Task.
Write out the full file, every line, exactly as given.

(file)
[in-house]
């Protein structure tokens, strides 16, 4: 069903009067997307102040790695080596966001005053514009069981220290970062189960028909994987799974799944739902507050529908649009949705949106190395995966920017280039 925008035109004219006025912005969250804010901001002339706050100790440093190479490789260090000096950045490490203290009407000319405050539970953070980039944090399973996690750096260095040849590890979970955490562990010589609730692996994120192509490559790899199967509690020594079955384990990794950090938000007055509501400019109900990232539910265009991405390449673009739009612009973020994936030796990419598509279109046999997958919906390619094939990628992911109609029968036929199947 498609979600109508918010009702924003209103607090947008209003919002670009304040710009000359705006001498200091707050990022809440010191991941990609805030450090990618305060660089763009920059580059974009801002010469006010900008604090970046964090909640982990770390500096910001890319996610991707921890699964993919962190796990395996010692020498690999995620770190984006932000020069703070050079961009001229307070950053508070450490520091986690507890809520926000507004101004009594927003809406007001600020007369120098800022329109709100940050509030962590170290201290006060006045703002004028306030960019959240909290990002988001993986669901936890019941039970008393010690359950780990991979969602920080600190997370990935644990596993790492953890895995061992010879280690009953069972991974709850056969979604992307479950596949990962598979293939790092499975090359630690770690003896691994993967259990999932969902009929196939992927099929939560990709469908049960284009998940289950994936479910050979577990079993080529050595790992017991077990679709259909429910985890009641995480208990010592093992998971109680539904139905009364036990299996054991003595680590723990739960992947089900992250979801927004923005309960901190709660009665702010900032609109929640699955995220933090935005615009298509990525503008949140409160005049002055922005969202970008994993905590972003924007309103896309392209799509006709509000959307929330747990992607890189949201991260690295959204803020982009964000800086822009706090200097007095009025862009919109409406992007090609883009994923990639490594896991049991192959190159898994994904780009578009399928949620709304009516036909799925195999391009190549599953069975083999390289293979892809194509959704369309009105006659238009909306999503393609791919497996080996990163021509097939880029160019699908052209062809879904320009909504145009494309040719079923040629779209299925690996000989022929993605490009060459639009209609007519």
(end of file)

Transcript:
[in-house]
């Protein structure tokens, strides 16, 4: 069903009067997307102040790695080596966001005053514009069981220290970062189960028909994987799974799944739902507050529908649009949705949106190395995966920017280039 925008035109004219006025912005969250804010901001002339706050100790440093190479490789260090000096950045490490203290009407000319405050539970953070980039944090399973996690750096260095040849590890979970955490562990010589609730692996994120192509490559790899199967509690020594079955384990990794950090938000007055509501400019109900990232539910265009991405390449673009739009612009973020994936030796990419598509279109046999997958919906390619094939990628992911109609029968036929199947 498609979600109508918010009702924003209103607090947008209003919002670009304040710009000359705006001498200091707050990022809440010191991941990609805030450090990618305060660089763009920059580059974009801002010469006010900008604090970046964090909640982990770390500096910001890319996610991707921890699964993919962190796990395996010692020498690999995620770190984006932000020069703070050079961009001229307070950053508070450490520091986690507890809520926000507004101004009594927003809406007001600020007369120098800022329109709100940050509030962590170290201290006060006045703002004028306030960019959240909290990002988001993986669901936890019941039970008393010690359950780990991979969602920080600190997370990935644990596993790492953890895995061992010879280690009953069972991974709850056969979604992307479950596949990962598979293939790092499975090359630690770690003896691994993967259990999932969902009929196939992927099929939560990709469908049960284009998940289950994936479910050979577990079993080529050595790992017991077990679709259909429910985890009641995480208990010592093992998971109680539904139905009364036990299996054991003595680590723990739960992947089900992250979801927004923005309960901190709660009665702010900032609109929640699955995220933090935005615009298509990525503008949140409160005049002055922005969202970008994993905590972003924007309103896309392209799509006709509000959307929330747990992607890189949201991260690295959204803020982009964000800086822009706090200097007095009025862009919109409406992007090609883009994923990639490594896991049991192959190159898994994904780009578009399928949620709304009516036909799925195999391009190549599953069975083999390289293979892809194509959704369309009105006659238009909306999503393609791919497996080996990163021509097939880029160019699908052209062809879904320009909504145009494309040719079923040629779209299925690996000989022929993605490009060459639009209609007519």